What Is a Heat Pump System?


Quick Answer

Heat pumps are electric devices that transfer heat from a colder area to a warmer one, allowing them to provide heat in a home when outside temperatures are cold and air conditioning when the temperatures outside are warm. They work on the same principle as a refrigerator.

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Full Answer

Air-source heat pumps are the most common type of these devices in use as of 2014. They remove heat from the air to warm an area. Because these devices pump existing heat instead of using resistance coils and electricity to produce it, they are more energy-efficient than typical electric furnaces.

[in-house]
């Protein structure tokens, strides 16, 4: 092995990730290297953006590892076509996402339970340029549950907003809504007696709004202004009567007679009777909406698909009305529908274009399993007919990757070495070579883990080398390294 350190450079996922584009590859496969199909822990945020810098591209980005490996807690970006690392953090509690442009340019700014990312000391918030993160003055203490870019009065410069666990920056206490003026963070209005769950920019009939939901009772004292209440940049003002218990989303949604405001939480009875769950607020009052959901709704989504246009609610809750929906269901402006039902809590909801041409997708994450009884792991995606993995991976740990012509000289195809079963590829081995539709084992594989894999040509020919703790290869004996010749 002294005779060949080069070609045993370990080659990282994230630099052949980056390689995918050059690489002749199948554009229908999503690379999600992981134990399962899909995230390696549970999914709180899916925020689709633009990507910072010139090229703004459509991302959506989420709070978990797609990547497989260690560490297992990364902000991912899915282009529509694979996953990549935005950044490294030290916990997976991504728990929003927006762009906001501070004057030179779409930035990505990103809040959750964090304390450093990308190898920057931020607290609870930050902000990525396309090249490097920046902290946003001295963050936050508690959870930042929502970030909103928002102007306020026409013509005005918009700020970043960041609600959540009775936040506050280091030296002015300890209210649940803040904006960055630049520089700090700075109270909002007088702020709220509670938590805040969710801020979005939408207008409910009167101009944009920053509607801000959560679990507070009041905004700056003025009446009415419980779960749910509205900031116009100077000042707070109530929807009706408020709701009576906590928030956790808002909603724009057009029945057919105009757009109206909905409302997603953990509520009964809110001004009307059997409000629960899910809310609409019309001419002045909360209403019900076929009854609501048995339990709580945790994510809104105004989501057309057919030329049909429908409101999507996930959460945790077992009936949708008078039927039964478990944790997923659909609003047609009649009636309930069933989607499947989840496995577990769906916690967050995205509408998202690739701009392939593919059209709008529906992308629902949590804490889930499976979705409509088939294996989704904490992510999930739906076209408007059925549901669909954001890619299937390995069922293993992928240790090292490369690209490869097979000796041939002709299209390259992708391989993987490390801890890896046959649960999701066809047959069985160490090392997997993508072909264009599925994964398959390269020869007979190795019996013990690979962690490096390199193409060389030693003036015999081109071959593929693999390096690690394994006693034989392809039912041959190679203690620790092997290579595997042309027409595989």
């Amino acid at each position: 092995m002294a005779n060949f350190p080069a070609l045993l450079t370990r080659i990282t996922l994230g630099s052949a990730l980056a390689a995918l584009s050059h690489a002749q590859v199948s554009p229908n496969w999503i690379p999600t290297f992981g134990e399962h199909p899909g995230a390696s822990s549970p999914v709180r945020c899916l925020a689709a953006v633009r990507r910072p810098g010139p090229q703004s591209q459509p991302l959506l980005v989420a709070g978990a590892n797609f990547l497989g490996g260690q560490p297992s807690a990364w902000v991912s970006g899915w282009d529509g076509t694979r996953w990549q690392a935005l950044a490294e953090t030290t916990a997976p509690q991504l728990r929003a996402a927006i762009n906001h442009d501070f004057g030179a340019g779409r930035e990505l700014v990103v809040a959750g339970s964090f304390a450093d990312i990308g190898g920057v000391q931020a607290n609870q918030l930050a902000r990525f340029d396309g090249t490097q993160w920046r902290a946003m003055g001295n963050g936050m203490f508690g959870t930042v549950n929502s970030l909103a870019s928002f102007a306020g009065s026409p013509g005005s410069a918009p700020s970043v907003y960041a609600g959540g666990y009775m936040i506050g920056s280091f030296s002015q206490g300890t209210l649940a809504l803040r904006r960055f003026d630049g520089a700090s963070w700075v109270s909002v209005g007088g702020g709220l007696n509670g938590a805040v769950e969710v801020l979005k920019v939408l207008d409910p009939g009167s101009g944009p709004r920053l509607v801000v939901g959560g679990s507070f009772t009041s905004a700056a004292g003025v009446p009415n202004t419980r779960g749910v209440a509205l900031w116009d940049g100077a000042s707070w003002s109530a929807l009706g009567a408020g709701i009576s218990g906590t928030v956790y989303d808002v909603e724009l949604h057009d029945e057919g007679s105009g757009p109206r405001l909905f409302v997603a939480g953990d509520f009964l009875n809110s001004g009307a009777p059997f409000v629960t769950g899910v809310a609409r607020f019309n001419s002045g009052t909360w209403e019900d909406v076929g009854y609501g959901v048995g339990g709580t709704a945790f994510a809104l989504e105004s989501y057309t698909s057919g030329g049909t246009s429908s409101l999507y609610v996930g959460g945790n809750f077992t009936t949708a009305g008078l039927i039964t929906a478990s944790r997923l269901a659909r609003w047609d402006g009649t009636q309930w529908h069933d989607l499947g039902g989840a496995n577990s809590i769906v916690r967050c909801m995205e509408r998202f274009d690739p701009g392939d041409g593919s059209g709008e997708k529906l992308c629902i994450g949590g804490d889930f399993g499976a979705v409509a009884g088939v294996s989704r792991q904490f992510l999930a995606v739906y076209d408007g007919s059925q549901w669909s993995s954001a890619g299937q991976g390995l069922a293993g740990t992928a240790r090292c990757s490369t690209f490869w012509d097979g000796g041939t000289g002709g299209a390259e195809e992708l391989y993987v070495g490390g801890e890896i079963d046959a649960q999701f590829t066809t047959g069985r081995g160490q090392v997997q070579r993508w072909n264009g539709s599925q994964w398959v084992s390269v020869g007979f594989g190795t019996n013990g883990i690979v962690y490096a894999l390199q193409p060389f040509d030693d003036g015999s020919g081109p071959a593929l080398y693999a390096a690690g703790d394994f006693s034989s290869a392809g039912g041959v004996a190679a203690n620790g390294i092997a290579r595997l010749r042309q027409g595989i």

When a heat pump works in the reverse direction, it becomes an air conditioner. The unit removes heat to provide cooling in the area. As the air passes over the cold coils, water condenses and drains, so the unit also provides dehumidification.

Geothermal heat pumps offer greater energy efficiency than the air-source unit. They use the ground or a water source to provide the heat. While they are more expensive to install, the operating costs are lower for ground-source units. Geothermal heat pumps are often a better choice in areas where air temperatures are very cold. Under these conditions, air-source heat pumps lose efficiency.

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